[Romero’s] prophetic message was that our duty as Christians is to bring the values of the Gospel to life. We have to put our principles into practice, he said. After 30 years from his death and after his recent beatification, Romero’s life and murder is a challenge to us, a challenge to all believers. And I would ask whether we are prepared to actually put that power, the one that comes from following the Lord’s way of life, at the service of others? And to fight for justice for the world’s poor and marginalised, whatever the cost is for our Church? In this particular time that we live in, it is so important to understand and follow what he once said.
Romero on 27th November 1977 said: ‘The violence we preach is not the violence of the sword, the violence of hatred, it is the violence of love, of brotherhood, the violence that wills to turn weapons into sickles for work.’ A couple of months before, on September 25th 1977, he said ‘Let us not tire of preaching love. It is the force that will overcome the world. Let us not tire of preaching love, though we see waves of violence at sea drowning the fire of Christian love, love must win out, it is the only thing that can.’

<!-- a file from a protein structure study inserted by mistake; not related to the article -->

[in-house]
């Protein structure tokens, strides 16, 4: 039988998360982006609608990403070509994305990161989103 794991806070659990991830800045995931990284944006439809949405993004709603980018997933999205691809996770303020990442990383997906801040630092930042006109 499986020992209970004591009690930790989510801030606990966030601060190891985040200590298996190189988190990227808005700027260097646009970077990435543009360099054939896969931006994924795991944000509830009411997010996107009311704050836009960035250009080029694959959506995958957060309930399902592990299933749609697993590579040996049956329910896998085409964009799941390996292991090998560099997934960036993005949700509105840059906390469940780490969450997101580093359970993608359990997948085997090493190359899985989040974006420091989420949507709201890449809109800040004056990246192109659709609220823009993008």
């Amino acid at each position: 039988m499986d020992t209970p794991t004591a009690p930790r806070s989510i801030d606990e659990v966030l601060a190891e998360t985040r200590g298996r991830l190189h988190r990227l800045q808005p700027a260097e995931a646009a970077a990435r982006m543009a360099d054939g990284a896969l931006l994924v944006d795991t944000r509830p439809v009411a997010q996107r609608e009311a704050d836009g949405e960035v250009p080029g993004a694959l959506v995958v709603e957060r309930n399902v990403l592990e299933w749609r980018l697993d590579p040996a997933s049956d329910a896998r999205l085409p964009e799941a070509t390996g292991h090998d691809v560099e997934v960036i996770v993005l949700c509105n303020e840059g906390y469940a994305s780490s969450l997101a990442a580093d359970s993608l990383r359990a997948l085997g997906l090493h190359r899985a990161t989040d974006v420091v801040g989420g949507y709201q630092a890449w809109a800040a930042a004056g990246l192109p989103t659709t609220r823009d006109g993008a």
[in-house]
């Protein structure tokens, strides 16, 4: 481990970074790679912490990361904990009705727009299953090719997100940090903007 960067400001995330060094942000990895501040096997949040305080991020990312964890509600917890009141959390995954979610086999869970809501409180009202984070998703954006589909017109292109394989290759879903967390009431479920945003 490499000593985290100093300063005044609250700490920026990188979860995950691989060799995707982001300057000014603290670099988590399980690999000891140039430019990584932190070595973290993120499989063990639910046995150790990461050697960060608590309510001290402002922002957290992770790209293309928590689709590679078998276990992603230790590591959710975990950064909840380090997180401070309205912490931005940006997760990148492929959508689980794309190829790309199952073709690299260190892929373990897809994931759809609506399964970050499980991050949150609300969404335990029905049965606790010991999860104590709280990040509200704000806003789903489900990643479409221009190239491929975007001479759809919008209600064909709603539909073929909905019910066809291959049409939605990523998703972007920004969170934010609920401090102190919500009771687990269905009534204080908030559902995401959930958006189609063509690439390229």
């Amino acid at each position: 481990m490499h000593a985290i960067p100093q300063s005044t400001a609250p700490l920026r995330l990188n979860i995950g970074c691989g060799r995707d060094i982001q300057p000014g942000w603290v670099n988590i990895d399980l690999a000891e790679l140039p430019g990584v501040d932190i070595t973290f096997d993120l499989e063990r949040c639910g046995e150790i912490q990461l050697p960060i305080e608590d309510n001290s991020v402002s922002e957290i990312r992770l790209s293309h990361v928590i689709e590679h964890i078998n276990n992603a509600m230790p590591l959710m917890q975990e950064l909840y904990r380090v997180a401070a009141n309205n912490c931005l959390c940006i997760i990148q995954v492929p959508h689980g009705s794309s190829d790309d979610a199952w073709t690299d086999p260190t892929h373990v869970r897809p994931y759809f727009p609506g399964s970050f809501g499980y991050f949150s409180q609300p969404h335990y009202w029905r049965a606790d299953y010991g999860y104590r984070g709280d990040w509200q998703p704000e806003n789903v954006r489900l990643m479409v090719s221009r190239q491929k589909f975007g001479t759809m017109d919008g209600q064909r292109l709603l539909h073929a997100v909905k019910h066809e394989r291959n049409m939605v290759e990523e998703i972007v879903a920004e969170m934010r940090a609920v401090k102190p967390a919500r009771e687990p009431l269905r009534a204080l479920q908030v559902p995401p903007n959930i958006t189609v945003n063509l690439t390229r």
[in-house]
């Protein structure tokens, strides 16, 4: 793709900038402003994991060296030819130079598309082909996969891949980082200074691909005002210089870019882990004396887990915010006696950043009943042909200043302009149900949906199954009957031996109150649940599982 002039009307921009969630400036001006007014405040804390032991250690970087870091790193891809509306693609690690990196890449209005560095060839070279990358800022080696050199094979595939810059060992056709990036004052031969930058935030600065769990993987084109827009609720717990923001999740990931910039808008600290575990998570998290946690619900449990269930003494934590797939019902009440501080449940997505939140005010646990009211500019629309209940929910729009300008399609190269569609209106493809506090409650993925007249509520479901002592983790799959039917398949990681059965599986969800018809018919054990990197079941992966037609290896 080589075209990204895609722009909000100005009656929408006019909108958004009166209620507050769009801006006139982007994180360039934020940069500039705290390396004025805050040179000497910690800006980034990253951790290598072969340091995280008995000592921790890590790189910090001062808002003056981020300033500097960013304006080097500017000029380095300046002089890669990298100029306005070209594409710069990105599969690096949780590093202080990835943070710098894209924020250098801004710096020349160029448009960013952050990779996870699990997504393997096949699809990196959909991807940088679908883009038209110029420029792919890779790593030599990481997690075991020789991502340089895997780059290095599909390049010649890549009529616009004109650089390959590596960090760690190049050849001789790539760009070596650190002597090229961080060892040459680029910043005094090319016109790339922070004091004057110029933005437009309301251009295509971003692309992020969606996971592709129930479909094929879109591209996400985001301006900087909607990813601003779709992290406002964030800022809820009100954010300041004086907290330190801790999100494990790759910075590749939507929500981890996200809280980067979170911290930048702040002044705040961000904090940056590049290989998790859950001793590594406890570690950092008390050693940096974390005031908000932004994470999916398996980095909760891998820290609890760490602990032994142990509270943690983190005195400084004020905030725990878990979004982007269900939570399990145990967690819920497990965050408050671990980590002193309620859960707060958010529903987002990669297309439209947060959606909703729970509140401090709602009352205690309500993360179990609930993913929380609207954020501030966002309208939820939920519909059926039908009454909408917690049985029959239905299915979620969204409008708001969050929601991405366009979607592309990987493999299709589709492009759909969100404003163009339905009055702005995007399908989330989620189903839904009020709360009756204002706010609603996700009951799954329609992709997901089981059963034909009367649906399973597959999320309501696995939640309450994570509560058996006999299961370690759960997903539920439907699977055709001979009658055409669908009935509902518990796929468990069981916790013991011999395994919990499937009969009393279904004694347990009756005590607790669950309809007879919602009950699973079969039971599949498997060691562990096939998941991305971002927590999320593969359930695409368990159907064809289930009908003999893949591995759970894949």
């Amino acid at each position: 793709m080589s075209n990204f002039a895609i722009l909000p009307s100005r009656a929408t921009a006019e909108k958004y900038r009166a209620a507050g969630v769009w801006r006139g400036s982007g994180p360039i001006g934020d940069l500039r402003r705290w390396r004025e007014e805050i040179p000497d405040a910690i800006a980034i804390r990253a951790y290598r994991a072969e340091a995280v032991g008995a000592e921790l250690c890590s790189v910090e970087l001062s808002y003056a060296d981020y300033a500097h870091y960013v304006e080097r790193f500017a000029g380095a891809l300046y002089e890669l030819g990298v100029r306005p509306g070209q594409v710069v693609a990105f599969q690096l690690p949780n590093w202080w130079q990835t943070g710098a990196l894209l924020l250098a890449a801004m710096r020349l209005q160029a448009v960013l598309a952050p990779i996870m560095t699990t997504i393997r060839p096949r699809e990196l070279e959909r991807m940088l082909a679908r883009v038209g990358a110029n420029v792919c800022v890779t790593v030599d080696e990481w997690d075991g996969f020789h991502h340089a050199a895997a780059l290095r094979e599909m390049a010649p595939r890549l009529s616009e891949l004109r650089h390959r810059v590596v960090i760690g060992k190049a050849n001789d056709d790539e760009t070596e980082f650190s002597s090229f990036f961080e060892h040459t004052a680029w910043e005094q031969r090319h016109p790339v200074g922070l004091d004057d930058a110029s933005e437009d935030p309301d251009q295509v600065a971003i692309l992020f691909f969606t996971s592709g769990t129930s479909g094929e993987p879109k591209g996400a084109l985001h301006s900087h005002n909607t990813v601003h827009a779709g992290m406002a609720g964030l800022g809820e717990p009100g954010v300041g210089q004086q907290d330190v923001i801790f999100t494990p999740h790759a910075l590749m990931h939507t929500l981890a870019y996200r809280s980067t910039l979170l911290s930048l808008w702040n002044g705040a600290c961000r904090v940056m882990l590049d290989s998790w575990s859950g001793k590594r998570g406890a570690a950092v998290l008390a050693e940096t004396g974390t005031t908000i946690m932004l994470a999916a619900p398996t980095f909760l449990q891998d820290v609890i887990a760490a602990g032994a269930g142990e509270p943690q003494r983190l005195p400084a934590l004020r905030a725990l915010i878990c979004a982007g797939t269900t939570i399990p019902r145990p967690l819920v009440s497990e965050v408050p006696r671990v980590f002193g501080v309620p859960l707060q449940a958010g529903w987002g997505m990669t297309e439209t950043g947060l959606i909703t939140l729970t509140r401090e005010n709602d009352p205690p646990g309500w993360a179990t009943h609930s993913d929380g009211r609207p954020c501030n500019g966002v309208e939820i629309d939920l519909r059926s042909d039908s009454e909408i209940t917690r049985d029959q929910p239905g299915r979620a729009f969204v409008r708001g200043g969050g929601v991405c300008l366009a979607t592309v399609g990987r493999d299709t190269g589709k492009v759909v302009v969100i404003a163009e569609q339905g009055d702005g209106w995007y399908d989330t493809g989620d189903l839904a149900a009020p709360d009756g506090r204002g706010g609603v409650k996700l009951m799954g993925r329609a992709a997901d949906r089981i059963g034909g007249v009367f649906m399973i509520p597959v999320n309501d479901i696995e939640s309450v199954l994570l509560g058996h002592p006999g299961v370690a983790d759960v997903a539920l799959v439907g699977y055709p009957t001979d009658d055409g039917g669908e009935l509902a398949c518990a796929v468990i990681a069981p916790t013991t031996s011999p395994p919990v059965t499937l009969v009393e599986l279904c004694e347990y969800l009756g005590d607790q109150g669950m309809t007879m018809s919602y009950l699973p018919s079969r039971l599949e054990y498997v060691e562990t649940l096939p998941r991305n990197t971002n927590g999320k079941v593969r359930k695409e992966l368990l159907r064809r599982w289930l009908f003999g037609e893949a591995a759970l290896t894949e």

… Archbishop Romero and Pope Francis seem to follow parallel spiritual and pastoral tracks. Both men share an understanding of the practical implications of seeking God in all things. A sense of openness to
the presence of God in history and the world, including in struggle and discourse. For many of his biographers, Romero’s favourite subject coming from the Gospel was the incarnation of Our Lord. Christ is the Word that became flesh in history and continues doing that. And since that real faith leads to engagement, then some want to keep the gospel so disembodied that it doesn’t get involved at all in the world, it is safe. Christ is now in history, Christ is in the womb of the people, Christ is now bringing about the new heaven and the new earth, Romero wrote.
And if we believe truly in the incarnation of the Word of God, we have to make ours the real and true option for the poor.– Cardinal Oscar Rodriguez Maradiaga,SDB, of Honduras at the 2015 Oscar Romero lecture.
Read From Romero to Francis: The Joy & the Tensions of Becoming a Poor Church with the Poor by Cardinal Oscar Rodriguez Maradiaga (October 2015)
Read more about the 2015 Annual Archbishop Romero Lecture organised by the Archbishop Romero Trust.